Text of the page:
I know of SmokeAway only by their cheesy commercials that have been played around the Chicago Area. I actually think it has been around for many years, sometimes advertised more than other times and right now being advertised quite heavily. As far as its known effectiveness, I haven’t seen any published reports on the product. That simple fact doesn’t really mean much to me though, for I have seen tons of published reports talking about how great patches and gums are and I happen to know that they don’t work in the real world. How people quit in the real world is what I base my recommendations on.
I have worked full time in smoking cessation for 30 years. I personally deal with thousands of people a year. People who know of who I am and of my work come up to me all the time to share their quitting experience and stories. Tonight I will be meeting with 300 people alone. I will bet that not one of them will come up to me and tell me that they have quit smoking and are now long-term ex-smokers because they used SmokeAway. I feel safe in saying this because to this date I have never had one person come up to me and tell me that they have quit by using SmokeAway. That’s right, not one. Not only do I meet people live, but also I have kind of a big Internet presence. I get people writing me regularly sharing their success stories with me. If I add up all of the people who have written me about their great success stories with using SmokeAway, and I add yours to the total, I have a grand total of one. That’s right, you are the first. Congratulations.
As far as quitting in a week, by my standards it took you six days too long to quit. My people quit in a day. As far as for their cravings, some people I deal with have minimal cravings too, some have a miserable time, but all of the people who ever quit smoking in my programs found it manageable. I say this because they quit smoking so of course it was manageable. Most people find quitting will be better than they think it will be though if they have the right motivation and understanding of the quitting process. As far as still having your sanity, understand that we have over 40 million ex-smokers in this country. An infinitesimal small percentage of these people quit with SmokeAway. It is not like we have 40 million ex-smokers out there who are insane. The vast majority of long-term ex-smokers who quit without this product or any other product are just as sane now as they ever were. More sane in fact considering they are not participating in an addictive and self-destructive behavior like smoking.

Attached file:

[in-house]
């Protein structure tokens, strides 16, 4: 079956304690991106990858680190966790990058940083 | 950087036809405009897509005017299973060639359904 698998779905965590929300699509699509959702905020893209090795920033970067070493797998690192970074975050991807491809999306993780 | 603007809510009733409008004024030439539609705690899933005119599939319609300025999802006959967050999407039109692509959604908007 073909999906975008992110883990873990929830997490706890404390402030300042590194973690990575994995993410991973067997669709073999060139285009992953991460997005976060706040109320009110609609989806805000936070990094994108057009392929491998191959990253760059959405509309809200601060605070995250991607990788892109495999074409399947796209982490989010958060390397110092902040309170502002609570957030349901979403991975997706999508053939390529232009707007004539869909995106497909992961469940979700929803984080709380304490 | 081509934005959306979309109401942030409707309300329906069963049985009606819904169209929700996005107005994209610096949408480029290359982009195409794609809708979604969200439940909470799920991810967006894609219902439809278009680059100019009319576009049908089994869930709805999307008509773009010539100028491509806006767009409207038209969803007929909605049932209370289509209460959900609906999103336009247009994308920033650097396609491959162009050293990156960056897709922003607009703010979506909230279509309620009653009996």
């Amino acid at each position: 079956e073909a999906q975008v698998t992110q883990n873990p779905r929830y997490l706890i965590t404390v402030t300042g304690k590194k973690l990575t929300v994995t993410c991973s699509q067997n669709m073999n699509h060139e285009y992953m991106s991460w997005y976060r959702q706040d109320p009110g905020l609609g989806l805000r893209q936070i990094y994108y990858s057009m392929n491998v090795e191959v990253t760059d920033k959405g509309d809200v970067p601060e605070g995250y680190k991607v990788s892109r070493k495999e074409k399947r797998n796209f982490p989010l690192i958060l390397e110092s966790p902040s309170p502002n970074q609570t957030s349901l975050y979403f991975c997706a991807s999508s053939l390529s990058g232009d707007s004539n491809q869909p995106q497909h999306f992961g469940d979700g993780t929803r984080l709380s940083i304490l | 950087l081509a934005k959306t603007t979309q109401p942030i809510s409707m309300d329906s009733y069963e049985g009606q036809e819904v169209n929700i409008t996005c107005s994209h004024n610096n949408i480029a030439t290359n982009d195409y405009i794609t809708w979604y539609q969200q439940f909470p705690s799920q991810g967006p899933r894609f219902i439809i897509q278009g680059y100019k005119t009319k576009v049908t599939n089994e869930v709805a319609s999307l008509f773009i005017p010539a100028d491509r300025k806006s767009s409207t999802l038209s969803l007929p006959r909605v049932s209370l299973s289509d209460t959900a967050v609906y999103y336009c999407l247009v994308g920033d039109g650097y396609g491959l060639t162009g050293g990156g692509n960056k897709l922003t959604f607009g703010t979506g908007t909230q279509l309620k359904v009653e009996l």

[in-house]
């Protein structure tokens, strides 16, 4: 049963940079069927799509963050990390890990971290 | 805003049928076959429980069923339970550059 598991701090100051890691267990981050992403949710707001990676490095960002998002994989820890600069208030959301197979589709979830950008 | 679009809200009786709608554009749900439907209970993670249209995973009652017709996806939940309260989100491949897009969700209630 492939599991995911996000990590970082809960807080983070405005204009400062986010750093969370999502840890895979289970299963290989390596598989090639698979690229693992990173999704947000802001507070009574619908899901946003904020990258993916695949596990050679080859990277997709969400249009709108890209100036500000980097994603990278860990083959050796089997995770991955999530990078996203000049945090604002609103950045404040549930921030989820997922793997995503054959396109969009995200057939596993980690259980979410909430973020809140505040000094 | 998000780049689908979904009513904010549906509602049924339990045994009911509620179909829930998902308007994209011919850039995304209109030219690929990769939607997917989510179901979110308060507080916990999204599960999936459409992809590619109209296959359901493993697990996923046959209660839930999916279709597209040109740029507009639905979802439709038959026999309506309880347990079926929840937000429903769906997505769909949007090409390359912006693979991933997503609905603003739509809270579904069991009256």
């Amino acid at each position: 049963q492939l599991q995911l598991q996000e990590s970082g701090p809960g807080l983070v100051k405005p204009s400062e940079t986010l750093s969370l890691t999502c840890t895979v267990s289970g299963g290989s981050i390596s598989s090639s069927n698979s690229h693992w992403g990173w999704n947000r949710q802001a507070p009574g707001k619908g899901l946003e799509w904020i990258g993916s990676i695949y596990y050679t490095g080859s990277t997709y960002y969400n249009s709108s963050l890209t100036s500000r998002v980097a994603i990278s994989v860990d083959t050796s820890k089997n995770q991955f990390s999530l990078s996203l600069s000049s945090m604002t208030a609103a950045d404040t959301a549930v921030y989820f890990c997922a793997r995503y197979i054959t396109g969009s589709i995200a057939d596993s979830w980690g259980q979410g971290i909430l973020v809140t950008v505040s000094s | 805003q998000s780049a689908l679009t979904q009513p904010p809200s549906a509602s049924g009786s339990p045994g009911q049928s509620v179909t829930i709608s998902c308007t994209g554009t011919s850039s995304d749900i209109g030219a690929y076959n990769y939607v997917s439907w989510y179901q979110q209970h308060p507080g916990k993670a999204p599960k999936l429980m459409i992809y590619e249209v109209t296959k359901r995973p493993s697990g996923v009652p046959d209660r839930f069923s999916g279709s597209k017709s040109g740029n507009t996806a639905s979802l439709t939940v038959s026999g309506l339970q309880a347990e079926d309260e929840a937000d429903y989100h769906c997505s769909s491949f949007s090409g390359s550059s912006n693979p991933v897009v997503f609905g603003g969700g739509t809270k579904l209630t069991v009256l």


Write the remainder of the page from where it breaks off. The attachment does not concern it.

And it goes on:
Now with all that being said let me say I am glad you are not smoking. You quit by a method that likely has a pretty lousy success rate for most people who use it. But that is neither here nor there now, the important thing is that you have quit. Now your focus needs to be on staying off of smoking. I will tell you right now that there is no product that you need to buy or any product you need to take to stay off cigarettes now. Read the materials at www.whyquit.com/joel and focus on the relapse prevention materials at http://www.whyquit.com/joel/Joel_Index_04_Relapse.html.
I am going to attach a few other suggested articles below. They are not really that important to you now. You are off, the trick is working at staying off now. But since you thought that I didn’t address your product I thought I would show you where I have my blanket recommendations about quit smoking products. After reading the relapse prevention materials if you are ever bored and just want to do a little reading you can read the section on How to quit smoking at the site, but again, this information is no longer important to you and will never be important as long as you always remember now from this point on to never take another puff!
|From: John (Gold) (Original Message)||Sent: 8/12/2005 7:31 AM|
|FTC: 'Smoke Away' ads are deceptive |
By Mike Hoyem
Published by news-press.com on August 11, 2005